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Perl Quoting Syntax and Variable Interpolation

When you have a variable that contains something you want to use, in these examples print, you may find yourself combining text with your variable data. Take a look at the following examples:

$name= 'Dave';
print 'My name is $var'; # will print My name is $var
print "My name is $var"; # will print My name is Dave
print 'My name is ' . $var; # will print My name is Dave
print qq{My name is $var}; # will print My name is Dave
print qq|My name is $var|; # will print My name is Dave

What is the difference between these quoting methods? The first print example, using single quotes, means that we do not expand (use variable interpolation or variable expansion) in what we print. In all the other examples we do.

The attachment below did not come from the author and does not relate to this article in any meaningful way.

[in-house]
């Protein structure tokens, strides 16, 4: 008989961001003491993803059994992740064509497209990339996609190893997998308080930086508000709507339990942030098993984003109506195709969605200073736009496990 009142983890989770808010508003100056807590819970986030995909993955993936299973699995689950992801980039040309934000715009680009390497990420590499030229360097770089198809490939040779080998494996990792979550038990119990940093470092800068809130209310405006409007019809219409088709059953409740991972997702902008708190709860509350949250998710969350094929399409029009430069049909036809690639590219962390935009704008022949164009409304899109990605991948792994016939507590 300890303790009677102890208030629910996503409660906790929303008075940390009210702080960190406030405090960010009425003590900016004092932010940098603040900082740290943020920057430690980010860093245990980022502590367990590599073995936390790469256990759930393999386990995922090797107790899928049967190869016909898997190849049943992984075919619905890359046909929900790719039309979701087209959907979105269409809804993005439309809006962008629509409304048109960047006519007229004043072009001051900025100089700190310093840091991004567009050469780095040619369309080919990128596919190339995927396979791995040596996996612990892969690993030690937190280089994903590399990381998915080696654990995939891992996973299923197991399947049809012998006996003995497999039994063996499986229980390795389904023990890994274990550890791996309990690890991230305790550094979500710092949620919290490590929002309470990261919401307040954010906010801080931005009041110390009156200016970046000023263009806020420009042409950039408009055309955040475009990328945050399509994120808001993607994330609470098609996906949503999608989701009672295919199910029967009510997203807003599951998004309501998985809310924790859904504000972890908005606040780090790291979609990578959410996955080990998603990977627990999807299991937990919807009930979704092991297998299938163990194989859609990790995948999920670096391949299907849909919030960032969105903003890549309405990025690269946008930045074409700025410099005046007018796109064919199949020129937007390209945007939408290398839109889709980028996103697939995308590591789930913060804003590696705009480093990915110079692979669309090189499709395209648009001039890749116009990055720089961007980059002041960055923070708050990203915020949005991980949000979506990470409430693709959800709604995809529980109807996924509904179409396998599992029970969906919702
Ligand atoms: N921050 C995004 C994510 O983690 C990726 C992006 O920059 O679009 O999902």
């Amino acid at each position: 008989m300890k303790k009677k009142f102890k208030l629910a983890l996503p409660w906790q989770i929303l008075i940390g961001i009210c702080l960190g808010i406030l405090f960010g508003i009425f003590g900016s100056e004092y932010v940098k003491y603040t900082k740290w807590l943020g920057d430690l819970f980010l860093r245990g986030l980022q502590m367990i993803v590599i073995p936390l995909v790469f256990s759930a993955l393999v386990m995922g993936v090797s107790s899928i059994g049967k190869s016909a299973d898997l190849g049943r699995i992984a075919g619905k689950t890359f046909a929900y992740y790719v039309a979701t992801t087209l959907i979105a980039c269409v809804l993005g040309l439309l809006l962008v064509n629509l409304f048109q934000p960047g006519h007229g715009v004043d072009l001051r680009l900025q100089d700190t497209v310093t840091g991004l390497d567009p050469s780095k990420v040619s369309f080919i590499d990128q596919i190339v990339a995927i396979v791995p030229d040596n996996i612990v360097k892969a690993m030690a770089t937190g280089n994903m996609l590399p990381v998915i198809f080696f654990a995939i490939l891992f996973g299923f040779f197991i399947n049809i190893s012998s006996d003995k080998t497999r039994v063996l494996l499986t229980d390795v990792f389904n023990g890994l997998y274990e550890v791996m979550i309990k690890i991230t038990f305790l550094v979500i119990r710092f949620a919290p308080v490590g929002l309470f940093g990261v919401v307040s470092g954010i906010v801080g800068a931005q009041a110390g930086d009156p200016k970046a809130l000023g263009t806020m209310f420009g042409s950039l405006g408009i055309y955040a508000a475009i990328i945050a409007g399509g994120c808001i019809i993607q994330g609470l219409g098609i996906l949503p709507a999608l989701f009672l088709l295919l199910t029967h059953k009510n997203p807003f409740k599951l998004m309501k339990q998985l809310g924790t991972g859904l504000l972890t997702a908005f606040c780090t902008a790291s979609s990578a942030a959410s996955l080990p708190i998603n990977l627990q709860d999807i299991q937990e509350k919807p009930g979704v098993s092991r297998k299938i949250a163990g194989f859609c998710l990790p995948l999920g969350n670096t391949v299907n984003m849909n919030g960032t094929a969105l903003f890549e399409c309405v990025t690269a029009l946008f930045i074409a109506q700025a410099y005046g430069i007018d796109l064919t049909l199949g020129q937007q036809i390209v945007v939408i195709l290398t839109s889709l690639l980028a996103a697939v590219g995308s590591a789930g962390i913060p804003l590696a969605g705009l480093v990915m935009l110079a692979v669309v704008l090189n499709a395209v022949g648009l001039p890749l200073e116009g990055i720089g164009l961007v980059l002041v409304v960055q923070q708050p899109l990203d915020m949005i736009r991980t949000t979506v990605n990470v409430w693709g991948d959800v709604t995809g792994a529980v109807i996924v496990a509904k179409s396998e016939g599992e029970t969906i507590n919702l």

What use is this information?

Take a situation where you are printing html to a browser, and your code contains some css data:

print "Content-type: text/html\n\n
<html>
<head>
<title>This is the title</title>
<style>
.myclass {color:#f00}
</style>
</head>
<body>
<p class="myclass">This is text</p>
</body>
</html>"; # wrong

What happens here is we get an error because you are not escaping the double quotes "".
Also, we are not escaping the brackets in the inline style definition for .myclass.
We could escape the brackets, .myclass\{color:#f00\} and that would solve the problem. But what if you have a hundred brackets? Then your code would no longer resemble html, which you may wish it to.

Using one of these different quotting methods, we can keep our print statement the same without using escaping brackets and double quotes:

print qq|Content-type: text/html\n\n
<html>
<head>
<title>This is the title</title>
<style>
.myclass {color:#f00}
</style>
</head>
<body>
<p class="myclass">This is text</p>
</body>
</html>|; # right